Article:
A vintage postcard of a Paris landmark, the storied Théâtre des Gobelins on the avenue of the same name. Boulevardiers, bistro habitués, a cyclist and, perhaps, theater staff pose outside. A postmarked stamp indicates 1908, but the photograph itself might date ten, even fifteen years back. Of particular interest to us: The sandwich board poster advertising the theater’s current offering, Le Monstre et le Magicien, the French Frankenstein play. It’s very likely the first ever photograph of a Frankenstein marquee.
“The Monster and the Magician”, directly inspired by Richard Brinsley Peake’s Presumption; or, The Fate of Frankenstein, the London stage phenomenon of 1823, opened in Paris at the Porte Saint-Martin in 1826. Not only would its success rival that of the British original, Le Monstre borrowed Presumption’s star when T.P.Cooke, the first actor to play Frankenstein’s Monster, came to Paris to reprise his celebrated role in the new French version. Amazingly, Le Monstre was still being staged eighty years on, at the turn of the century. I could find no listing of the players for this version, the last actor of record to play the Monster’s part being a certain M. Ravel in a revival of Le Monstre et le Magicien at the Théâtre de l’Ambigu-Comique in 1861.
The Gobelins, a spacious 800-seat theatre, was built in 1869 as a home to large-scale spectacles the likes of Jules Verne’s Around the World in Eighty Days. Its unique and elegant façade, dominated by the floating figures of a man and a woman representing Drama and Comedy, was sculpted by Auguste Rodin, no less, in his young Beaux-Arts student days. The Gobelins began showing films in 1906 and became a permanent movie house in 1934. The aging interior was gutted and transformed into a twin-screen cinema in 1993, operating as the Gaumont Gobelins-Rodin until its final closing in 2003, and used as a warehouse since then.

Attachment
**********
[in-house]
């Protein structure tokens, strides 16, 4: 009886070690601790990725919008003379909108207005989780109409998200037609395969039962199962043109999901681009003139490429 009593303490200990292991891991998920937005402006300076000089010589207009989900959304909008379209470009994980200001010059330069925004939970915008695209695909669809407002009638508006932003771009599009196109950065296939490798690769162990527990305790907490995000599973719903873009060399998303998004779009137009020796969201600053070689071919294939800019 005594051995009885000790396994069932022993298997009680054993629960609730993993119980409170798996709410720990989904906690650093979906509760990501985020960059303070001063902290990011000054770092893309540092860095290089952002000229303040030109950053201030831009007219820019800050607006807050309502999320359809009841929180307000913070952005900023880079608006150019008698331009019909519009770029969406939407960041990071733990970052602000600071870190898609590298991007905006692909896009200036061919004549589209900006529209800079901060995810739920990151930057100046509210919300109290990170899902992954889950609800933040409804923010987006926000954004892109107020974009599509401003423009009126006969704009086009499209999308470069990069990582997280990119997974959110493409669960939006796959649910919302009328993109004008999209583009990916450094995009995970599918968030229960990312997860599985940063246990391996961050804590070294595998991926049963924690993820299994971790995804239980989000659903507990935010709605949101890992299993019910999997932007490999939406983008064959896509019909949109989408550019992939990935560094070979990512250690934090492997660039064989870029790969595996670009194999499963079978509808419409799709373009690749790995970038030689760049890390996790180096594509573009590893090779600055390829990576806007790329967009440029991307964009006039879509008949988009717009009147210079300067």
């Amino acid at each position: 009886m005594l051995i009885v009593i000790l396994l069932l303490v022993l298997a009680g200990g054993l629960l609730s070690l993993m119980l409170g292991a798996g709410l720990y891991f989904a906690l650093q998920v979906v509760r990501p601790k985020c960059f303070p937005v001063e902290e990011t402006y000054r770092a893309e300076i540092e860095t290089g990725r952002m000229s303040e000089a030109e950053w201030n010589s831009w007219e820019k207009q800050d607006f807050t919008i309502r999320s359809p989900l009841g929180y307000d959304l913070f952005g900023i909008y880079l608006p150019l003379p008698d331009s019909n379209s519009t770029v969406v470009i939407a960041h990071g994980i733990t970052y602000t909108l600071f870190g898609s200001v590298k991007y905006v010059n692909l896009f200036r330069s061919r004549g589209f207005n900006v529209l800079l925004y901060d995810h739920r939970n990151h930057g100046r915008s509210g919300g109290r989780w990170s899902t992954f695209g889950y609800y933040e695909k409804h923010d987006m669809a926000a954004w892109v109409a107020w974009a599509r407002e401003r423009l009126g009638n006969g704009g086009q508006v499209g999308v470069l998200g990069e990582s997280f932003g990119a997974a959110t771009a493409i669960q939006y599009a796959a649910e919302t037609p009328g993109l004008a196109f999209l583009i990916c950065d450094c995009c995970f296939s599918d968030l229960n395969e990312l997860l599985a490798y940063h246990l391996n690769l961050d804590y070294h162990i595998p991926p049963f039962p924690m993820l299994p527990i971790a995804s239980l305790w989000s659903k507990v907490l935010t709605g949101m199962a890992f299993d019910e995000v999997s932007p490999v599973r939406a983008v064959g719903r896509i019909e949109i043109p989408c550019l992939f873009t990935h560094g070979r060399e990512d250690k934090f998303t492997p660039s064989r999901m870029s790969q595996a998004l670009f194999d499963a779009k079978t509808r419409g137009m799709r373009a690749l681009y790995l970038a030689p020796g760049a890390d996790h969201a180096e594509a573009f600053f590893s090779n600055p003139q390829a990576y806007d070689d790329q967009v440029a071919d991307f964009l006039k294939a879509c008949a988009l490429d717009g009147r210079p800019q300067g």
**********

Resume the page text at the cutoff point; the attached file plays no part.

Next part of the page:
The good news is that the original façade has survived, protected under the historical monument act, and an entirely new building is currently being erected behind it to house the Pathé archives and museum.
Gobelins, though suggestive of folkloric monsters, is actually the name of a famous family of 15th century dyers whose factory turned to tapestry work in the early 1600s. The name, today, is literally synonymous with fine tapestries.
Théâtre des Gobelins postcard on Carthalia.
With thanks to Jeffrey Eernisse.